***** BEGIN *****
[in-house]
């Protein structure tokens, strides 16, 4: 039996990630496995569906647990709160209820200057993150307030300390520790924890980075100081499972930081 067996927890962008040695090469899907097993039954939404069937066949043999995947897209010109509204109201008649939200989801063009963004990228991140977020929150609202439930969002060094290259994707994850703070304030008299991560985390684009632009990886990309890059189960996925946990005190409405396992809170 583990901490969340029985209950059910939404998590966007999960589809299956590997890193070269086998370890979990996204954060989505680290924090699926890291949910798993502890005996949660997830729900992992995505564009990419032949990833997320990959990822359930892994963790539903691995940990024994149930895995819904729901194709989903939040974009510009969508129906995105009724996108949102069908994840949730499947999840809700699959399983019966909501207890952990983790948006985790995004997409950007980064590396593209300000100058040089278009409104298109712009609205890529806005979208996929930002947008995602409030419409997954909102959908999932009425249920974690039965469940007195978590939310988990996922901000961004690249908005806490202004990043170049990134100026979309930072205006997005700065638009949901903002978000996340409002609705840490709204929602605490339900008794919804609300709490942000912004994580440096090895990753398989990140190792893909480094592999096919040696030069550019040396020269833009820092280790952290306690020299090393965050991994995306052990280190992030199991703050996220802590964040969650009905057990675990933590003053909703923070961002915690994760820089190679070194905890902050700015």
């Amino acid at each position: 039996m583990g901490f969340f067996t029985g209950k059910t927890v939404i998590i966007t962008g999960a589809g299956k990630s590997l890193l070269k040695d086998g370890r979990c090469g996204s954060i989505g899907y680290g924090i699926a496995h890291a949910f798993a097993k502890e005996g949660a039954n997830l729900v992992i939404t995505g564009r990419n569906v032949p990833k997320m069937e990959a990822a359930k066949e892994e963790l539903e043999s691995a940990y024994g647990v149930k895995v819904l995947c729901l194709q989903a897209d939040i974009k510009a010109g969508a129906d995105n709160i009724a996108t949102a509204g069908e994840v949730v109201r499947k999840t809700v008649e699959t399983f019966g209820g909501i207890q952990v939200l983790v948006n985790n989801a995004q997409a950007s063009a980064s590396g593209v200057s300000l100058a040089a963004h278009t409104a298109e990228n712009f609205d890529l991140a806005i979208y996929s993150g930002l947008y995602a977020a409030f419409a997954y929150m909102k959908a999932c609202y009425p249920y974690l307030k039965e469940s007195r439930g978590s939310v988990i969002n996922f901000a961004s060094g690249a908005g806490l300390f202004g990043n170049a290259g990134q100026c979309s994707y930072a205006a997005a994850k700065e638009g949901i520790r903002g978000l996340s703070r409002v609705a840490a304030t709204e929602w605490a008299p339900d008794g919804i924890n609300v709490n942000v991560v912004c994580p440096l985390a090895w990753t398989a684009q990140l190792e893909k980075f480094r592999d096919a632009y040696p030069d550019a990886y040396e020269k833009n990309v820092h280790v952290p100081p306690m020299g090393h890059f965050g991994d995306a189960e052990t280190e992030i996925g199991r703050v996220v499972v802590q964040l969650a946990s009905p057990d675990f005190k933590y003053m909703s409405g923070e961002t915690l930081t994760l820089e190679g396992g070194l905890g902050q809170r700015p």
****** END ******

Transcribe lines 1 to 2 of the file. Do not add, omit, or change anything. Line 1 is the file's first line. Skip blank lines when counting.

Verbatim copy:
[in-house]
């Protein structure tokens, strides 16, 4: 039996990630496995569906647990709160209820200057993150307030300390520790924890980075100081499972930081 067996927890962008040695090469899907097993039954939404069937066949043999995947897209010109509204109201008649939200989801063009963004990228991140977020929150609202439930969002060094290259994707994850703070304030008299991560985390684009632009990886990309890059189960996925946990005190409405396992809170 583990901490969340029985209950059910939404998590966007999960589809299956590997890193070269086998370890979990996204954060989505680290924090699926890291949910798993502890005996949660997830729900992992995505564009990419032949990833997320990959990822359930892994963790539903691995940990024994149930895995819904729901194709989903939040974009510009969508129906995105009724996108949102069908994840949730499947999840809700699959399983019966909501207890952990983790948006985790995004997409950007980064590396593209300000100058040089278009409104298109712009609205890529806005979208996929930002947008995602409030419409997954909102959908999932009425249920974690039965469940007195978590939310988990996922901000961004690249908005806490202004990043170049990134100026979309930072205006997005700065638009949901903002978000996340409002609705840490709204929602605490339900008794919804609300709490942000912004994580440096090895990753398989990140190792893909480094592999096919040696030069550019040396020269833009820092280790952290306690020299090393965050991994995306052990280190992030199991703050996220802590964040969650009905057990675990933590003053909703923070961002915690994760820089190679070194905890902050700015």